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Review: Augustine

Drama, Recommended, Romance, World Cinema Add comments



Alice Winocour’s sweetly fevered Belle Époque based-on-fact sexual-coming-of-age tale “Augustine” matches a nineteen-year-old kitchen maid with seizures (Soko) with a neurologist, Jean-Martin Charcot (Vincent Lindon) who grows fixated with the physical pleasure that accompanies the sensuous young woman’s “hysteria.” Augustine is readily hypnotized, leading to public demonstrations of her fantastic fits as Charcot works through the era’s primitive notions of female madness. The characters—and the actors—make an intense pair: their intimacy is daunting. Soko’s expressiveness, physically and facially, is extraordinary. There are similarities in subject matter, especially about notions of transference, to David Cronenberg’s chillier “A Dangerous Method,” but Winocour capably finds the tone for her historical musings without lurching toward lecture or rising to the level of pamphlet. Plus, Augustine’s eventual assumption of power in the relationship is keenly conveyed. The effective score is by Jocelyn Pook (“Eyes Wide Shut”), aided by a superb placement of Arvo Pärt’s “Cantus in Memoriam Benjamin Britten.” With Chiara Mastroianni, Olivier Rabourdin, Roxane Duran. 101m. (Ray Pride)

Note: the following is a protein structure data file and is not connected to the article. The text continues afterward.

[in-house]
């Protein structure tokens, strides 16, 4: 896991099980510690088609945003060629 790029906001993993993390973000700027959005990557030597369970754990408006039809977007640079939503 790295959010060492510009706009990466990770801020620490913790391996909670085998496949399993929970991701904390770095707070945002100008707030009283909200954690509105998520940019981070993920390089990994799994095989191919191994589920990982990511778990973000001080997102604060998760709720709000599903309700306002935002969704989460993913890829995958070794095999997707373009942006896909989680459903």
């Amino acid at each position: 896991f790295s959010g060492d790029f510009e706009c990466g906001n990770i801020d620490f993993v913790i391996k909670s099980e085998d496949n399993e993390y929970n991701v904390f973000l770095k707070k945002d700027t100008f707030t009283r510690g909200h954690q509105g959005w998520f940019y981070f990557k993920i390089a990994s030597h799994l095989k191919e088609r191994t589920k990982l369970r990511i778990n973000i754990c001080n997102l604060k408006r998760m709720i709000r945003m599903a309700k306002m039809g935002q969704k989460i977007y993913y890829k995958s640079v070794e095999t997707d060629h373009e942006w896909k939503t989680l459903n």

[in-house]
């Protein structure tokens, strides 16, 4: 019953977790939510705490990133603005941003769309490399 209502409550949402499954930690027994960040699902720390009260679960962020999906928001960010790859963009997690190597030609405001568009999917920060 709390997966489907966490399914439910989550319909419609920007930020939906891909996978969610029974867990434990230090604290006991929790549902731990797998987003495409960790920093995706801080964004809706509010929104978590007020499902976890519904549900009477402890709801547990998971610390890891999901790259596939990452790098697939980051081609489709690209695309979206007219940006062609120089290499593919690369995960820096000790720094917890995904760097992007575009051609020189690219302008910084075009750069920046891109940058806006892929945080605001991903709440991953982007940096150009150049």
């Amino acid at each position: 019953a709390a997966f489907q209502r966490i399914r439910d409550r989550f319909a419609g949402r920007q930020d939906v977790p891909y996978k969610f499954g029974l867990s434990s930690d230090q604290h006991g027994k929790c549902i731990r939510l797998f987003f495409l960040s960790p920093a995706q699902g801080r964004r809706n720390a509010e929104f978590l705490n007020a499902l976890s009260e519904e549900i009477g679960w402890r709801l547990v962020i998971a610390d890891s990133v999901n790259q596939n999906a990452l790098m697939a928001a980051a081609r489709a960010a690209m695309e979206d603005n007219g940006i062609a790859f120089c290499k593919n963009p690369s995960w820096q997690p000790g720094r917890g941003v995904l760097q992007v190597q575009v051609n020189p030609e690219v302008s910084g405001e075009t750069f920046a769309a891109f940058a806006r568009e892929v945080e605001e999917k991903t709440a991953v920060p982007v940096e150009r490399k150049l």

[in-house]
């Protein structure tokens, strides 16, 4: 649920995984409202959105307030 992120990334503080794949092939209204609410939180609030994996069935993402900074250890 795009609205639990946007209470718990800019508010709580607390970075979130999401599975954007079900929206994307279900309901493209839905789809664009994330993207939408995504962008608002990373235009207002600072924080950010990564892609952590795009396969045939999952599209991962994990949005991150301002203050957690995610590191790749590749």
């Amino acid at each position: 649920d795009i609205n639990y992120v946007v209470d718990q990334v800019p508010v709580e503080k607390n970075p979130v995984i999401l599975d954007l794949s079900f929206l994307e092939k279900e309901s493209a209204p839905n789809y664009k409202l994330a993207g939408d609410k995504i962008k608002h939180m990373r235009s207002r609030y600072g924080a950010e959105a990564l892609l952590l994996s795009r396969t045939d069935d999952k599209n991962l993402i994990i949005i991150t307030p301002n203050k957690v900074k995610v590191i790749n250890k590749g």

“Augustine” opens Friday at the Music Box. The trailer is below.

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